Dr. Raymond Thomas, a CHS science teacher, says bees are also financially beneficial. Regarding their monetary value, Thomas said, “they contribute to U.S agriculture over $30 billion annually.”

Despite the species’ benefits, bee advocates argue they are misunderstood. Though viewed as aggressive, honey bees are a defensive species according to Rintoul and Thomas. Yellow jacket and wasp stings are often mistaken for bee stings, Rintoul explained.

Some misunderstandings prove harmful to bees. Pesticide use, a common human activity, can kill large bee populations. In response to the recent Zika epidemics, pesticides are increasingly prevalent. This September, millions of South Carolina bees died following mass pesticide sprays.

Senior Rodrigo Dubon hopes to counter such incidences. During his junior year, he started the CHS Bee Club. The club’s mission is to raise awareness of the species’ importance, as well as the dangers bees face. “If more people learn to appreciate the crucial roles that bees have in our environments, then maybe they’d be willing to step up and… help stop the gradual decline of their population,” Dubon said via email.

Before CHS housed hives, the Bee Club had limited options. Dubon is excited for the opportunities the bees bring to campus. “Since the hives are permanent, students will be able to get some hands-on experience with bees,” he said

Students looking to learn more about beehives are encouraged to join the Bee Club. Anyone interested in beekeeping can attend the OCBA Bee School, starting in January. Scholarships will be awarded to two or three students, and the application process begins in November.

John Rintoul, Katie Knotek and Sarah Brennum interact with bees. Photo by Mireille Leone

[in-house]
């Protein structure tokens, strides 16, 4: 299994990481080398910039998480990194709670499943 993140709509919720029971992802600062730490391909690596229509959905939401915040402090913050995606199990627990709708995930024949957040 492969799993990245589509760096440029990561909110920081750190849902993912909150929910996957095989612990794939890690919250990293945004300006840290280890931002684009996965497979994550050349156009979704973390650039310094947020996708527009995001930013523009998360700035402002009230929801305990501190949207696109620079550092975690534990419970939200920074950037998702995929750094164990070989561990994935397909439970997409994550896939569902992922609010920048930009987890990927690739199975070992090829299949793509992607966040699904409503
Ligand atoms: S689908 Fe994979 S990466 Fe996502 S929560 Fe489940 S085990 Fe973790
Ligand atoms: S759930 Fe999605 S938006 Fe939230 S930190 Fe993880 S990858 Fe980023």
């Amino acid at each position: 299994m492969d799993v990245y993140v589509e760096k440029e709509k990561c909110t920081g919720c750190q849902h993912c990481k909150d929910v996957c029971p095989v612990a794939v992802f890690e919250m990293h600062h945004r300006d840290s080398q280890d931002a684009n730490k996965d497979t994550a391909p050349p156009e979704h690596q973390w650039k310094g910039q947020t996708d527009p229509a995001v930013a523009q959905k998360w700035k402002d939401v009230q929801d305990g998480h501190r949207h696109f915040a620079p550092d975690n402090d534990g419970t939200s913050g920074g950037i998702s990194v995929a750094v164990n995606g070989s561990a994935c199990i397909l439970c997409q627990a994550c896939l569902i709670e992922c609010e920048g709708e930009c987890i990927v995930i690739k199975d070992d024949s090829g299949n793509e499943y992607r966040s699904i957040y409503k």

NC Infant Mortality Rate Plateaus

In recent years, North Carolina’s infant mortality rate has plateaued and now ranks higher than that of the United States’.

Despite the initial decrease at the beginning of the twenty-first century, in the past five years the infant mortality rate has flattened. This decline comes from the lack of proper healthcare for women in NC, according to a report by WUNC. Without adequate health care, that is both easily accessible available to women across the state, it is more likely for a baby to be born prematurely.

In the United States, NC has the ninth highest infant mortality rate. In order for NC’s infant mortality rate to go down, the state will need to provide better healthcare for women. When poverty rates rise, infant mortality rates rise with it.

Out of 1,000 babies in NC, more than seven of them will die within a year. For African American babies, that number jumps to over twelve, close to doubling the rate. In only one year, Latino babies mortality rate went from 3.7 to 6.3 per 1,000.

Half of the women without health insurance manage to get affordable prenatal care, making the other half struggle through their pregnancies and risk birth defects, premature birth, and death.

To people who live in suburban areas, this issue is not as prevalent. Places near a hospital that offers good health care do not realize that this is a problem in NC because it is not directly affecting them.

Without proper health care for pregnant women, it is predicted that babies will continue to be born unhealthy. NC’s infant mortality rate is the ninth highest in the United States, and if women do not get proper care, it will stop decreasing altogether.